I think you’re 100 percent correct.  One hundred percent!  And if the Left doesn’t understand what you do, they’ll pay a price.  It’ll cost them their credibility (which is already in tatters) and may cost them the 2020 election.

Somewhat of a quiet week politically compared to recent weeks. The Mooch flip flop noise doesn’t count. I REALLY enjoyed Real Sports Tuesday night, Your story on Justin Tucker the Opera singer was very good. Did you discover that on the assignment and were you truly surprised by that aspect? I was also thrilled yet stirred to see Ken Greens story revisited, he is as resilient as any subject I’ve ever seen. Do you enjoy those assignments more than covering the political game? Great show! — Scotty G.

Thanks, Scotty.  The only reason I accepted the Justin Tucker assignment is because in addition to kicking field goals, he’s an opera singer.  If it were simply that he’s the most accurate kicker in NFL history, it wouldn’t have interested me.  The Ken Green story was painful.  I enjoy doing interesting magazine length TV stories — 10 -13 minutes or so — but I also like commenting on the political scene, which I do here on my website.  I don’t miss Fox.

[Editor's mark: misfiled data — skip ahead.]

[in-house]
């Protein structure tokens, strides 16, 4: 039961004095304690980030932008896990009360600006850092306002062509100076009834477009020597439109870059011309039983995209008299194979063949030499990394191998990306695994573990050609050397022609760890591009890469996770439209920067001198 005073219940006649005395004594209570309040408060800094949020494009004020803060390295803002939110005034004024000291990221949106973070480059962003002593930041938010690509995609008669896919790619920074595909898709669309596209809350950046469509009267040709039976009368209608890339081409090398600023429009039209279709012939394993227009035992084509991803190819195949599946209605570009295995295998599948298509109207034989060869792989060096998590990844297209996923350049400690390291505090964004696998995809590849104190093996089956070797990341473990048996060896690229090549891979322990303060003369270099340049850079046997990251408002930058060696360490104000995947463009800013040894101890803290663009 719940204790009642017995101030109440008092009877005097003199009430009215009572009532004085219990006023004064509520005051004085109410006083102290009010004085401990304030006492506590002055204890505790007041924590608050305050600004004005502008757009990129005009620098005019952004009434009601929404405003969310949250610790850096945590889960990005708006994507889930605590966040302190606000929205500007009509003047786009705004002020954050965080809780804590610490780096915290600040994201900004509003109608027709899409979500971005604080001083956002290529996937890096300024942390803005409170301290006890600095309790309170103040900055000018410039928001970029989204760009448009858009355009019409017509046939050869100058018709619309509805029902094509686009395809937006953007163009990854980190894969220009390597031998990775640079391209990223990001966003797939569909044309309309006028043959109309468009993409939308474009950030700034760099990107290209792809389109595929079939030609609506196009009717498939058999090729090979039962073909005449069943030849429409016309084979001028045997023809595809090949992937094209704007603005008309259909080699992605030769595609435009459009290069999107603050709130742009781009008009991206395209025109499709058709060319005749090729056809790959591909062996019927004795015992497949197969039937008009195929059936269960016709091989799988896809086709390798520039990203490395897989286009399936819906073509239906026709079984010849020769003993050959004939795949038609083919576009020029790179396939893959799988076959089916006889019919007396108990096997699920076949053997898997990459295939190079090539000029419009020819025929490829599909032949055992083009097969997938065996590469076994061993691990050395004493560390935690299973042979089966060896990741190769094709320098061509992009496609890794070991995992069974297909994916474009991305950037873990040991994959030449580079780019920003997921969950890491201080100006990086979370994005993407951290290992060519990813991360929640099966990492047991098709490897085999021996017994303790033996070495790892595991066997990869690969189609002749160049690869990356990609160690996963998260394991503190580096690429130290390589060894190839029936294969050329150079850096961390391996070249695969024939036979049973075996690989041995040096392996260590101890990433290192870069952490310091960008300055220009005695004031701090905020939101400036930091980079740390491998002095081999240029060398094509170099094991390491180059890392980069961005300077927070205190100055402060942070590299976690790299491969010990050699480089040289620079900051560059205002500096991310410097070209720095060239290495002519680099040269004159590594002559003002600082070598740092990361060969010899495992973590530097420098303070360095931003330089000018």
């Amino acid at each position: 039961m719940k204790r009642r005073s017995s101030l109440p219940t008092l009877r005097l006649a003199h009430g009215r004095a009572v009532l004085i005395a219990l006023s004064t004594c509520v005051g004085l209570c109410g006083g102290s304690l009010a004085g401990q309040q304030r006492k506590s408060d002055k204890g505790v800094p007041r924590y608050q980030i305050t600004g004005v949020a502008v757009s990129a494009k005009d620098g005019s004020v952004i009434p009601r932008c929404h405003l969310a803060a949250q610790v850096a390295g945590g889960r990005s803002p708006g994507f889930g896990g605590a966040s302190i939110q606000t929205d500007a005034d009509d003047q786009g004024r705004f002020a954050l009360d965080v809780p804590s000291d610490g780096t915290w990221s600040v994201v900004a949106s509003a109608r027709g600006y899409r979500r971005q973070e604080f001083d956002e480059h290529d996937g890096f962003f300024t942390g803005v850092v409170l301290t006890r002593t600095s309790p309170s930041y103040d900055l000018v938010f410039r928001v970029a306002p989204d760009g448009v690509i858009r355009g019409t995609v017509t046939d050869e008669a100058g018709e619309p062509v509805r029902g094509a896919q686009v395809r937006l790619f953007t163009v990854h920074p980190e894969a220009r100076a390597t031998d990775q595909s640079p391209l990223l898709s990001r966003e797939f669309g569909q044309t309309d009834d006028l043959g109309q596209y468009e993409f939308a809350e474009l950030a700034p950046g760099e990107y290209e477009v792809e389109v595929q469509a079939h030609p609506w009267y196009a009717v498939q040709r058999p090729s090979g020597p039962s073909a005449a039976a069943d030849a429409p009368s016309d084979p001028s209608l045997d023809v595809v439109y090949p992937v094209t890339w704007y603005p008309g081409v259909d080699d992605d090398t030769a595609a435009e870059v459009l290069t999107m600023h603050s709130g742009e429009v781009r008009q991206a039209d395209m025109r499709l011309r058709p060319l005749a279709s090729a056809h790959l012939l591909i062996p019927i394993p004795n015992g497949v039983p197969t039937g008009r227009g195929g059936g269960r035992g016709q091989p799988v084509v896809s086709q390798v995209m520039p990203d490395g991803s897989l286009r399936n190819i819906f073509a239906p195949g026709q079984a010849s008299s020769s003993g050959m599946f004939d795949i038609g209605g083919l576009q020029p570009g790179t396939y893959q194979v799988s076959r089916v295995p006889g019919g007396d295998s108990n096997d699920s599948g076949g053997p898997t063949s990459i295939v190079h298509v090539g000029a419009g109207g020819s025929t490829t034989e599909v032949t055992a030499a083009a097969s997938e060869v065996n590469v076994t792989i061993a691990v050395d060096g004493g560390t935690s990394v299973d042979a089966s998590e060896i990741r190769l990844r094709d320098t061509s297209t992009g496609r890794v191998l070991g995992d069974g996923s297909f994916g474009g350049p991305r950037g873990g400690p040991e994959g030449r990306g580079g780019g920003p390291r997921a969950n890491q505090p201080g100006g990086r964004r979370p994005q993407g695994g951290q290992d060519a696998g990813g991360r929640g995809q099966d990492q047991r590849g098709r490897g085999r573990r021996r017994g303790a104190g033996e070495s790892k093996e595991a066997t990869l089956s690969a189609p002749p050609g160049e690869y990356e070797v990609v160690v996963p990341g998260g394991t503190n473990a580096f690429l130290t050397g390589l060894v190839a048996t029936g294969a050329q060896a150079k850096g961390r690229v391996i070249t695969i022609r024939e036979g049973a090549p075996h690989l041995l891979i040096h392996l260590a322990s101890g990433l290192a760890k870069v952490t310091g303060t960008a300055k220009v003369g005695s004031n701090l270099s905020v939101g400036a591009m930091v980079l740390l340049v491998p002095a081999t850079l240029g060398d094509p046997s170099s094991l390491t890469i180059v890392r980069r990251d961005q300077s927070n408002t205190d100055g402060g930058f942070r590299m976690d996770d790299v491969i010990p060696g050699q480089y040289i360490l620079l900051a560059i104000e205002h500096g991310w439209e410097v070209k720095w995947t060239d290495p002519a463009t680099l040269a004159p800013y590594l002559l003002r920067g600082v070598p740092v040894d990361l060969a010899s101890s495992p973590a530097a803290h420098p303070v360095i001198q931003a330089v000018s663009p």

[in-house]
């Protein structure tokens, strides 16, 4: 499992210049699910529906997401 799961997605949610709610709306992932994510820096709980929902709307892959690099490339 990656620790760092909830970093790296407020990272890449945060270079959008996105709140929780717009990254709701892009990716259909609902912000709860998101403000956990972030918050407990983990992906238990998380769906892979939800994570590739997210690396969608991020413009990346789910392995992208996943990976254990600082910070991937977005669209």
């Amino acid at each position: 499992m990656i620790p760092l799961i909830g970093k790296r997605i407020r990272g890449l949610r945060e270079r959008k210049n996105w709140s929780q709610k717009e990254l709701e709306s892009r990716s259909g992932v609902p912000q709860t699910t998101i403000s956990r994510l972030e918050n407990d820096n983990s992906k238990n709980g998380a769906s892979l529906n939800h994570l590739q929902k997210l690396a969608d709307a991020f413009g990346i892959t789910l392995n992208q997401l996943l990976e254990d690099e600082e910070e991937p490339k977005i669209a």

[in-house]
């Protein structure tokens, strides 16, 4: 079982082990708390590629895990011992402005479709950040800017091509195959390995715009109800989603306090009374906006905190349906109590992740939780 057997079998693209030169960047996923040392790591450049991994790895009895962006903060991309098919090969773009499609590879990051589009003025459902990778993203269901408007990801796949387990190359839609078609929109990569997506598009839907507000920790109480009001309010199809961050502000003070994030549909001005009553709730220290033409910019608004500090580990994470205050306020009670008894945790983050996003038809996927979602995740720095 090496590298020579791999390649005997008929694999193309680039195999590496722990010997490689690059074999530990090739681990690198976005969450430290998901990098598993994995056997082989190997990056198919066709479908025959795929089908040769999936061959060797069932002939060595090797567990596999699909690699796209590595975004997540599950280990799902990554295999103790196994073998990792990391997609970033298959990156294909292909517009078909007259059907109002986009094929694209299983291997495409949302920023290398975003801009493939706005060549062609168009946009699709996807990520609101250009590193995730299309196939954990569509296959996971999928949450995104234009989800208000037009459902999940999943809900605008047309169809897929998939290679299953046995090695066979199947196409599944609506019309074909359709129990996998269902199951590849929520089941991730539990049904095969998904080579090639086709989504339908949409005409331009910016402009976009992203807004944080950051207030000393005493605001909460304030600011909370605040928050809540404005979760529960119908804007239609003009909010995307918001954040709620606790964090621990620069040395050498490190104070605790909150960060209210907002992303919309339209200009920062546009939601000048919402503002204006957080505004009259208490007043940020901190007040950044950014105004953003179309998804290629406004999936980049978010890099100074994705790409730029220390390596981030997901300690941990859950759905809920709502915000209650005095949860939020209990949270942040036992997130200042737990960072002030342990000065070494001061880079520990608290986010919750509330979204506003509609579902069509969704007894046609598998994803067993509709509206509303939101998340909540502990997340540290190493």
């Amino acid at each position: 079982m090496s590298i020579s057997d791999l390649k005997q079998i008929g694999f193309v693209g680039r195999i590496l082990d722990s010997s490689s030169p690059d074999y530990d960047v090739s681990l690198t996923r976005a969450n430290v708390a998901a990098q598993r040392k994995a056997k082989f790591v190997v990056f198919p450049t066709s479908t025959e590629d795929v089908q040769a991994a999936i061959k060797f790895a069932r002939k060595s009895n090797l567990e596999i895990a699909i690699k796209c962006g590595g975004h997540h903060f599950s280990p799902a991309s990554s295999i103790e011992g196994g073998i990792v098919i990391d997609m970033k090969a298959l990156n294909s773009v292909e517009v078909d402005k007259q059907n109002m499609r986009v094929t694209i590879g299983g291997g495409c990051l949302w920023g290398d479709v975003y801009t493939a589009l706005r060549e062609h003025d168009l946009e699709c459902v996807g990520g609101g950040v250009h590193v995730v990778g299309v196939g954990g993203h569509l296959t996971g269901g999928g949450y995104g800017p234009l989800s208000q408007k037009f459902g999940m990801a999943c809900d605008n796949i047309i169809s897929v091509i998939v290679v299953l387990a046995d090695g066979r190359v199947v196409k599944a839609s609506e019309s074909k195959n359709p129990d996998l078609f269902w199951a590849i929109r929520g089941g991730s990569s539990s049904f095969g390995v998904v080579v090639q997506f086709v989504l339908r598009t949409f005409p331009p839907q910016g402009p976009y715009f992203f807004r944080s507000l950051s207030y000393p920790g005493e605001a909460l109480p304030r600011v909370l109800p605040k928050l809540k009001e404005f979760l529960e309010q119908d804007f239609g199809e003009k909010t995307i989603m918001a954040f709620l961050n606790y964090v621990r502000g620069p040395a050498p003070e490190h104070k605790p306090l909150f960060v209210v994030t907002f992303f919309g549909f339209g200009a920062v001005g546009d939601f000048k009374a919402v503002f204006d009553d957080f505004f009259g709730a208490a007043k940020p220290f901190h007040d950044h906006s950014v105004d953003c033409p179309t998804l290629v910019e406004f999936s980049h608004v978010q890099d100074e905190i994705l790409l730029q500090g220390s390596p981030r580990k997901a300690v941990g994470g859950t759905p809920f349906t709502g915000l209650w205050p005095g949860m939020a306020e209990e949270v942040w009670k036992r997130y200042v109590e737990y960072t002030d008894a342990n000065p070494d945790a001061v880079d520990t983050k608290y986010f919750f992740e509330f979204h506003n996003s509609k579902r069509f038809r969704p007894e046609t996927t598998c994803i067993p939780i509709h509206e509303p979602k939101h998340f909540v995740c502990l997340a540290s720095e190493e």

Hi Bernie, in your opinion does Vice-President Mike Pence and other people in his cabinet believe all the nonsense that President Trump speaks? I have trouble believing that Mike Pence goes home at night and tells his wife how wonderful Donald Trump is. — George V.